Client Injuries Can Happen. Are You Covered?

by Ted Devine on Dec 13, 2013

When was the last time you took a hard look at the risks your business faces and the systems that you have—or don’t have—in place to safeguard yourself when disaster strikes? Investing time now to ensure adequate risk management precautions can bring you major savings, in both time and money, if an unexpected event occurs, such as a client lawsuit, an injury or an equipment breakdown.

Not sure what kinds of risk your training business exposes you to? In this article you’ll learn how to manage the most costly risks to your business and how to stay ahead of the risk management curve as your business grows.

Common (and Costly) Risks That Plague Fitness Professionals

While operating your business with reasonable care goes a long way toward ensuring the safety of your clients and assets, remember that accidents can happen to even the most diligent trainers. Plus, the longer you’re in business and the more clients you serve, the greater the chances of an accident.

Read on to understand some of the most prominent risks that personal trainers face.

Client Injuries

Despite your best efforts to encourage proper form and get your clients to use reasonable weight, eventually someone will veer away from your guidance and get hurt. The odds of that happening increase as the number and independence of clients increase. Even if you serve clients strictly one-on-one, an injury can happen. New clients run the risk of overextending themselves and ending up hurt. Older exercisers are especially susceptible to such injuries. And don’t forget that clients who are inexperienced in gym settings can do more than just strain a muscle: dropping weights, knocking over equipment and falling off machines are all potential sources of injury.

Here are the most basic ways to minimize client injury risk:

  • Invest time in safety training for every new client.
  • Post signs throughout the facility about proper handling and use of equipment.
  • Establish a rapid response system for when injuries occur.

In addition, a general liability insurance policy will cover the costs of an injury-related lawsuit (including damages and attorney’s fees) if a hurt client initiates one.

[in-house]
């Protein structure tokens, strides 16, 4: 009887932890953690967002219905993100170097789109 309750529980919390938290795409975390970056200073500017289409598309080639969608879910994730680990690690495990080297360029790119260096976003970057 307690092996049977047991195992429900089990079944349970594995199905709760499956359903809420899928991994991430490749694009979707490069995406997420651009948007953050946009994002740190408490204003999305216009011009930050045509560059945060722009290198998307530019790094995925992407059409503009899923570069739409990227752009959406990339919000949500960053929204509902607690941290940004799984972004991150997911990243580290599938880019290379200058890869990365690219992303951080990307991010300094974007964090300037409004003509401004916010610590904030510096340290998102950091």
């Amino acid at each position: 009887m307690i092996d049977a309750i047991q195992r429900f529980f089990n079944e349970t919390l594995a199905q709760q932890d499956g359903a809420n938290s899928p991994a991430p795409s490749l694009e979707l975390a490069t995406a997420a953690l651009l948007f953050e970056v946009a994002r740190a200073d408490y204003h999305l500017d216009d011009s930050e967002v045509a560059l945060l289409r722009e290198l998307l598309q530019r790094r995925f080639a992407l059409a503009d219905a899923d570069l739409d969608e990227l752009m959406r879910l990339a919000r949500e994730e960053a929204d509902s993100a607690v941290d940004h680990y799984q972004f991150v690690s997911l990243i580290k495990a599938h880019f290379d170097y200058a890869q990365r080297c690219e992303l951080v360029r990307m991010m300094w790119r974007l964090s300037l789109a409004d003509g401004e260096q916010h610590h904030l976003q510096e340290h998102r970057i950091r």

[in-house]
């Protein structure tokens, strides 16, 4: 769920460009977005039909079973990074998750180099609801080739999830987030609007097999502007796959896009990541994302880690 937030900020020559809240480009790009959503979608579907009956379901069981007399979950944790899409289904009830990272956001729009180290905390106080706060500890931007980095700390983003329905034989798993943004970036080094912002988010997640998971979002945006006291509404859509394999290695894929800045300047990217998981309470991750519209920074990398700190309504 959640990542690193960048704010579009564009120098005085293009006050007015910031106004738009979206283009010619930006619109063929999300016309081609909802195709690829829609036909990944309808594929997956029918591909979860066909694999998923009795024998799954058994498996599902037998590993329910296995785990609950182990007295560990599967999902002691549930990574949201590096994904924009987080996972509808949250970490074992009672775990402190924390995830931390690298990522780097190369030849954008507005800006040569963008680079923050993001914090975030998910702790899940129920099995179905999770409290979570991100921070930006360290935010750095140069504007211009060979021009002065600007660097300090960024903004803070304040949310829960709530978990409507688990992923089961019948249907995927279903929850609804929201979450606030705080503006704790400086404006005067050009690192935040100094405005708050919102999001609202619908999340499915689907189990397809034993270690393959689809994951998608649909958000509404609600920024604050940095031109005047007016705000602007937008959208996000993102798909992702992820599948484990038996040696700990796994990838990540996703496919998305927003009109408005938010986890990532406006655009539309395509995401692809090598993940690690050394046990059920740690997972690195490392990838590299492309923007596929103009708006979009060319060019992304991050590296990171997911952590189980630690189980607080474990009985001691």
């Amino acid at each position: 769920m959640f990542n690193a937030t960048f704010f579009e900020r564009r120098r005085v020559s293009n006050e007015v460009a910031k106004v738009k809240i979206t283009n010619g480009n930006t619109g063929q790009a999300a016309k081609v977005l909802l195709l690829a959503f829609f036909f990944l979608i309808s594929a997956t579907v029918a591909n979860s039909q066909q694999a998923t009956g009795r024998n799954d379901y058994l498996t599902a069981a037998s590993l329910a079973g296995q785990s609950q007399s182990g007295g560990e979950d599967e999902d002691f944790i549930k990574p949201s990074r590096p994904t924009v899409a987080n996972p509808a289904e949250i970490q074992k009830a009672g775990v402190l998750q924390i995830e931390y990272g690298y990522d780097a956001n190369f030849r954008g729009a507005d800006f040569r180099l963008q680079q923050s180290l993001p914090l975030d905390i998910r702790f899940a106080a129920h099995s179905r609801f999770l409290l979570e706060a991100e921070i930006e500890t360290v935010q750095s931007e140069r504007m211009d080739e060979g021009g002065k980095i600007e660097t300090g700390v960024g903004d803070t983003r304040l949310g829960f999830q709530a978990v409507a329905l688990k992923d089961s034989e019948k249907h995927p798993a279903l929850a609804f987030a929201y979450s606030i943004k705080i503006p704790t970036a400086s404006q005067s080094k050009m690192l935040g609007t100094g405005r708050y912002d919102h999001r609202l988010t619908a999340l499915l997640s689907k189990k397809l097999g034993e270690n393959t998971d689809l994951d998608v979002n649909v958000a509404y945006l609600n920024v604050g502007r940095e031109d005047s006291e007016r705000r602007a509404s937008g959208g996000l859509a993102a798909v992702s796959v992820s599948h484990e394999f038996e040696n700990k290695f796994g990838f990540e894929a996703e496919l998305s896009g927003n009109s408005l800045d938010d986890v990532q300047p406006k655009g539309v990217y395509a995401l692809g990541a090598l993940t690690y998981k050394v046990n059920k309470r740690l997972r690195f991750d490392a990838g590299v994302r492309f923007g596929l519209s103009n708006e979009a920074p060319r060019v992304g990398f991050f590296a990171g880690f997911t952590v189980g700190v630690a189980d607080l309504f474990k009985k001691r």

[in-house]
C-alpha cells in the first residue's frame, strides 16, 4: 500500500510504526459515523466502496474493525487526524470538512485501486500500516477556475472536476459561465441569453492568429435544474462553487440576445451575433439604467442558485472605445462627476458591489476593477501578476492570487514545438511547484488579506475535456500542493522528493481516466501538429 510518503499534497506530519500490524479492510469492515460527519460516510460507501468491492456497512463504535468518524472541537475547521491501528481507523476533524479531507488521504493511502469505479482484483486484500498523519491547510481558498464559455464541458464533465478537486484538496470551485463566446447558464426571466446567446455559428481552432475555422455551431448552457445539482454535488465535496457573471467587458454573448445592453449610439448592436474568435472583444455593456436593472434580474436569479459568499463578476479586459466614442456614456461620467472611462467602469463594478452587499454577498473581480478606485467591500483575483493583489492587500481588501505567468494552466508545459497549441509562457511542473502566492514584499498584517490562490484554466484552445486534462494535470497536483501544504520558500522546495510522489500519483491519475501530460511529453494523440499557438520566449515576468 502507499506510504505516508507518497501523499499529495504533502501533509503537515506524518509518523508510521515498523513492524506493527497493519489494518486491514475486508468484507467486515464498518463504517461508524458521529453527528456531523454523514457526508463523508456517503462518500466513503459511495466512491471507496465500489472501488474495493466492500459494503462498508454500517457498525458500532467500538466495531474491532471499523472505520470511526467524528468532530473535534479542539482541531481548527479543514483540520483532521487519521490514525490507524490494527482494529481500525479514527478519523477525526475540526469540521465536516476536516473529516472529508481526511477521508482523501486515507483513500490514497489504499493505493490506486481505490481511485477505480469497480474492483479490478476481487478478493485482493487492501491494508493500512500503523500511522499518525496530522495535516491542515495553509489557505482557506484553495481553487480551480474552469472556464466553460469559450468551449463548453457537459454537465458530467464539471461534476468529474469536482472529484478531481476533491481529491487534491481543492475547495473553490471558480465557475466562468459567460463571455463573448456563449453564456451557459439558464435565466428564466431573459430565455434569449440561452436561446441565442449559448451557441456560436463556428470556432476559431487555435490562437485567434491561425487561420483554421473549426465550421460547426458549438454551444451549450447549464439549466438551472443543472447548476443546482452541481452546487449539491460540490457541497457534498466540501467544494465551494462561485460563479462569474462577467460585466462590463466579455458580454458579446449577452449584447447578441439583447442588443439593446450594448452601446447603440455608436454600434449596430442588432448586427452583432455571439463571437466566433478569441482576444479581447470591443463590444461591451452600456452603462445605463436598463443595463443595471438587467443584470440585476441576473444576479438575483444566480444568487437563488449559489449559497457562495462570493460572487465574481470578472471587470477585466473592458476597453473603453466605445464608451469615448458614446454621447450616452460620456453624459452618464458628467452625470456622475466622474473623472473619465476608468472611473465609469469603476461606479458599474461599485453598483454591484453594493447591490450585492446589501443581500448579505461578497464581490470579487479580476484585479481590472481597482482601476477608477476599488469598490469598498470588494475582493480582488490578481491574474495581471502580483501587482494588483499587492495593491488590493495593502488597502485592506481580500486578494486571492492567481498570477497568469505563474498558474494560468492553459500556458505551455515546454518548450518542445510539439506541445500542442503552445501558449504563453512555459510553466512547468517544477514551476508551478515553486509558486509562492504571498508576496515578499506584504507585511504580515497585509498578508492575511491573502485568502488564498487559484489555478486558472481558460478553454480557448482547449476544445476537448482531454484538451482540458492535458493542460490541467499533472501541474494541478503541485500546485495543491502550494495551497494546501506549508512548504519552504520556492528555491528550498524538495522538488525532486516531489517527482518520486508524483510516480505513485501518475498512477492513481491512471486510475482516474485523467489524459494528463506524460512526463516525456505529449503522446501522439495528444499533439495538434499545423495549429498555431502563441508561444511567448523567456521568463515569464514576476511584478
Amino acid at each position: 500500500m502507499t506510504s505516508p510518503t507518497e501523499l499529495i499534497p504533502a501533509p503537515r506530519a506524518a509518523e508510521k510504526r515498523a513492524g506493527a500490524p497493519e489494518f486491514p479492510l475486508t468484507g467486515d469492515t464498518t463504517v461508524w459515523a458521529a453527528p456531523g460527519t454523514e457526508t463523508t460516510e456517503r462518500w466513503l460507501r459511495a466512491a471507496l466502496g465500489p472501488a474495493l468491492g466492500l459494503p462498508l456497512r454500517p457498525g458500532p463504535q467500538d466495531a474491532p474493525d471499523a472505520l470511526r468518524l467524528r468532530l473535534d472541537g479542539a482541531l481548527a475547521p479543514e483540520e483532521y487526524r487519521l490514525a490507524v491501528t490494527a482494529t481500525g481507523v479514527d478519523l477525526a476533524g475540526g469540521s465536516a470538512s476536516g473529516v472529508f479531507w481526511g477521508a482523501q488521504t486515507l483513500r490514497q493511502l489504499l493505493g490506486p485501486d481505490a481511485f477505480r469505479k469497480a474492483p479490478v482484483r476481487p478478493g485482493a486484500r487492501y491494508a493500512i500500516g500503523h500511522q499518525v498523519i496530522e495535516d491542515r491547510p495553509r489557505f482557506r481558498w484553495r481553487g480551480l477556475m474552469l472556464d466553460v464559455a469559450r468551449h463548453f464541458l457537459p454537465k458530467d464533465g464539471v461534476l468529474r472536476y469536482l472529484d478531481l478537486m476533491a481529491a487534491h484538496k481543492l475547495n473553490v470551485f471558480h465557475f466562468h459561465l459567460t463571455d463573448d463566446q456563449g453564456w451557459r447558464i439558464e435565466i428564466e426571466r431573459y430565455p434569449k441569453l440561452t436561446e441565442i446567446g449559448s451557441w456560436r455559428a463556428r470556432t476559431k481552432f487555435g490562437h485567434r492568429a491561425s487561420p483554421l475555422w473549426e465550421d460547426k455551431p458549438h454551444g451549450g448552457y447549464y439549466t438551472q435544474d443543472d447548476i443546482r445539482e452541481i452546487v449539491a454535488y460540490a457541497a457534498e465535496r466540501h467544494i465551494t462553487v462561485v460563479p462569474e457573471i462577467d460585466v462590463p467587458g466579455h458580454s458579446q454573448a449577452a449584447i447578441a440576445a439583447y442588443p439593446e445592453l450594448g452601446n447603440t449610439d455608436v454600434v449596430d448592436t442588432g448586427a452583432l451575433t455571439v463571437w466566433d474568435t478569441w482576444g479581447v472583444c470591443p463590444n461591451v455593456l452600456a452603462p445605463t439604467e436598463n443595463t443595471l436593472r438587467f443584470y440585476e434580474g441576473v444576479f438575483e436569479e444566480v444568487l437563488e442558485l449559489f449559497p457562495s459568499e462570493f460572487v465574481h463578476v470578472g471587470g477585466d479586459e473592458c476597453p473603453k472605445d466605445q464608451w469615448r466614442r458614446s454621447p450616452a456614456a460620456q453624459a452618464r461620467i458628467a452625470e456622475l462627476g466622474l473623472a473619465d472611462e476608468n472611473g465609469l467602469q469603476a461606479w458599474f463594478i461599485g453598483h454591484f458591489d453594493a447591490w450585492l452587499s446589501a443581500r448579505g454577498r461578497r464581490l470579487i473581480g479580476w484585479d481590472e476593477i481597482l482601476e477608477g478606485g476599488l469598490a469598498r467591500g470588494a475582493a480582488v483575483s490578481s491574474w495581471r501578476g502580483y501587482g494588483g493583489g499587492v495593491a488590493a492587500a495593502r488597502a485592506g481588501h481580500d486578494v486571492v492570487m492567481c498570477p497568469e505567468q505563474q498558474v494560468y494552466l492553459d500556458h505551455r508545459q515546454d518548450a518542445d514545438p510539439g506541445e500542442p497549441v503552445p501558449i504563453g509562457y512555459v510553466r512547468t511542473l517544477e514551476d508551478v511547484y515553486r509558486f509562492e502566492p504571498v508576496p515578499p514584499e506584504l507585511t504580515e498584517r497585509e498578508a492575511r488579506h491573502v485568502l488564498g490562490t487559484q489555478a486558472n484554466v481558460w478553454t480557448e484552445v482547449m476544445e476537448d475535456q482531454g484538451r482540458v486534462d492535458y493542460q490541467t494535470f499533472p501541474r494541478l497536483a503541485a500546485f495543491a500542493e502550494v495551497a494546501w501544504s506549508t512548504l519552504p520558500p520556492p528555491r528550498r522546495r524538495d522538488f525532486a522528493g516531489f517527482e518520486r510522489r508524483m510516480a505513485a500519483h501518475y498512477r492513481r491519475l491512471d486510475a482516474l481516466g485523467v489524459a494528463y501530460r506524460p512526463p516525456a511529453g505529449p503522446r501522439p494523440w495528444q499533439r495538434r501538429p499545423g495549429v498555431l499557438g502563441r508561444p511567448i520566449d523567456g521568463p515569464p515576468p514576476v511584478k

Equipment Damage

Whether you have a gym full of machines or a select few pieces of gear in an office, you rely on your equipment to serve your clients. Repair and replacement can be costly, and the more clients you serve, the greater the chances that something will malfunction. Even worse: Unexpected equipment breakdowns can lead to downtime, forcing you to lose income from clients you’re unable to serve.

In addition to normal equipment wear and tear, consider the potential for theft or storm damage, which exists for everyone (though the latter may vary considerably by geographic location). Equipment damage and theft are fairly straightforward risks to protect against. Investing in adequate property insurance can ensure that you have access to the funds you need to quickly repair or replace gear when something goes wrong.

Personal or Employee Injury

The risk of on-the-job injury is real. Injuries can happen when employees help a struggling client, rearrange equipment and load or unload machines—or if they simply trip over loose carpet. If you or your employees teach classes, those risks increase. Sure, you understand how to maintain proper form, but even the most experienced trainers get tired and have “off days.”

For questions to ask during an exit interview and more tips, please see “Insurance Considerations for Fitness Professionals” in the online IDEA Library (August 2013 issue of IDEA Trainer Success). If you do not receive IDEA Trainer Success and would like to upgrade your membership so that you do, please contact the IDEA Inspired Service Team at (800) 999-4332.

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About the Author

Ted Devine

Ted Devine IDEA Author/Presenter